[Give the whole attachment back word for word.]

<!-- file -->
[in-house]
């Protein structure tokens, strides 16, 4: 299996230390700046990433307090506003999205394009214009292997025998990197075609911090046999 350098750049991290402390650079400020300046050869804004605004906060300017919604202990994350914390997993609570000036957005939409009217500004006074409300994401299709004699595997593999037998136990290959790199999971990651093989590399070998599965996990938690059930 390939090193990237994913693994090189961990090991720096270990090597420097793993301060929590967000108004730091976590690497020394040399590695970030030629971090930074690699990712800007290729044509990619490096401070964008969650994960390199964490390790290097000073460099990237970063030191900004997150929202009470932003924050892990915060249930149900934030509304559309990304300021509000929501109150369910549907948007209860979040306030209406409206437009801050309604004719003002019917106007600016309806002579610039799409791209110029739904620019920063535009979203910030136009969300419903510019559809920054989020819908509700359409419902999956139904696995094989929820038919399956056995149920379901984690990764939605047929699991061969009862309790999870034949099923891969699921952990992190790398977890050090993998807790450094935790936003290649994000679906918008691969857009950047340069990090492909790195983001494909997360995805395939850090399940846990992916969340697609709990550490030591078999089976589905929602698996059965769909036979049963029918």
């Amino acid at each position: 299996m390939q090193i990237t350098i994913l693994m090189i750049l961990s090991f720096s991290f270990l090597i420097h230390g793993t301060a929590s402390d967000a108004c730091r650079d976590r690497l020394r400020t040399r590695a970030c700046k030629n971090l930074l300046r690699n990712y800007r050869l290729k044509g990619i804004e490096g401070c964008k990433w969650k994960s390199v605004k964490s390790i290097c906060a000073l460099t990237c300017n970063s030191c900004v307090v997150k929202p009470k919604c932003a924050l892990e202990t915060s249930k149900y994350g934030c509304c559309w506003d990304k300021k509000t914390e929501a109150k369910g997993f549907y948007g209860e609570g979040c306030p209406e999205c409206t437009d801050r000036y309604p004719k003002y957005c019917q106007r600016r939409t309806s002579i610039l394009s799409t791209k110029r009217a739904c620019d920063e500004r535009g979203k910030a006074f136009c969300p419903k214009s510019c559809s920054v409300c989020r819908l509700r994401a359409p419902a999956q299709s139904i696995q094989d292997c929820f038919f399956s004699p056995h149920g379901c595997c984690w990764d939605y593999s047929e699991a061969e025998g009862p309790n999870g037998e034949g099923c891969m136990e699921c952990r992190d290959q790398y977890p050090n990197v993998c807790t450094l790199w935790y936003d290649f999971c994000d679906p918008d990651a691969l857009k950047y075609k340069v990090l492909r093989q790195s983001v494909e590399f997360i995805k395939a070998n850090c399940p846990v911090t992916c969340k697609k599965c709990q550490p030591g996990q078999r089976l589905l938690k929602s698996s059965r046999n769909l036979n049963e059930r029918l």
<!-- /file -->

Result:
[in-house]
């Protein structure tokens, strides 16, 4: 299996230390700046990433307090506003999205394009214009292997025998990197075609911090046999 350098750049991290402390650079400020300046050869804004605004906060300017919604202990994350914390997993609570000036957005939409009217500004006074409300994401299709004699595997593999037998136990290959790199999971990651093989590399070998599965996990938690059930 390939090193990237994913693994090189961990090991720096270990090597420097793993301060929590967000108004730091976590690497020394040399590695970030030629971090930074690699990712800007290729044509990619490096401070964008969650994960390199964490390790290097000073460099990237970063030191900004997150929202009470932003924050892990915060249930149900934030509304559309990304300021509000929501109150369910549907948007209860979040306030209406409206437009801050309604004719003002019917106007600016309806002579610039799409791209110029739904620019920063535009979203910030136009969300419903510019559809920054989020819908509700359409419902999956139904696995094989929820038919399956056995149920379901984690990764939605047929699991061969009862309790999870034949099923891969699921952990992190790398977890050090993998807790450094935790936003290649994000679906918008691969857009950047340069990090492909790195983001494909997360995805395939850090399940846990992916969340697609709990550490030591078999089976589905929602698996059965769909036979049963029918």
């Amino acid at each position: 299996m390939q090193i990237t350098i994913l693994m090189i750049l961990s090991f720096s991290f270990l090597i420097h230390g793993t301060a929590s402390d967000a108004c730091r650079d976590r690497l020394r400020t040399r590695a970030c700046k030629n971090l930074l300046r690699n990712y800007r050869l290729k044509g990619i804004e490096g401070c964008k990433w969650k994960s390199v605004k964490s390790i290097c906060a000073l460099t990237c300017n970063s030191c900004v307090v997150k929202p009470k919604c932003a924050l892990e202990t915060s249930k149900y994350g934030c509304c559309w506003d990304k300021k509000t914390e929501a109150k369910g997993f549907y948007g209860e609570g979040c306030p209406e999205c409206t437009d801050r000036y309604p004719k003002y957005c019917q106007r600016r939409t309806s002579i610039l394009s799409t791209k110029r009217a739904c620019d920063e500004r535009g979203k910030a006074f136009c969300p419903k214009s510019c559809s920054v409300c989020r819908l509700r994401a359409p419902a999956q299709s139904i696995q094989d292997c929820f038919f399956s004699p056995h149920g379901c595997c984690w990764d939605y593999s047929e699991a061969e025998g009862p309790n999870g037998e034949g099923c891969m136990e699921c952990r992190d290959q790398y977890p050090n990197v993998c807790t450094l790199w935790y936003d290649f999971c994000d679906p918008d990651a691969l857009k950047y075609k340069v990090l492909r093989q790195s983001v494909e590399f997360i995805k395939a070998n850090c399940p846990v911090t992916c969340k697609k599965c709990q550490p030591g996990q078999r089976l589905l938690k929602s698996s059965r046999n769909l036979n049963e059930r029918l």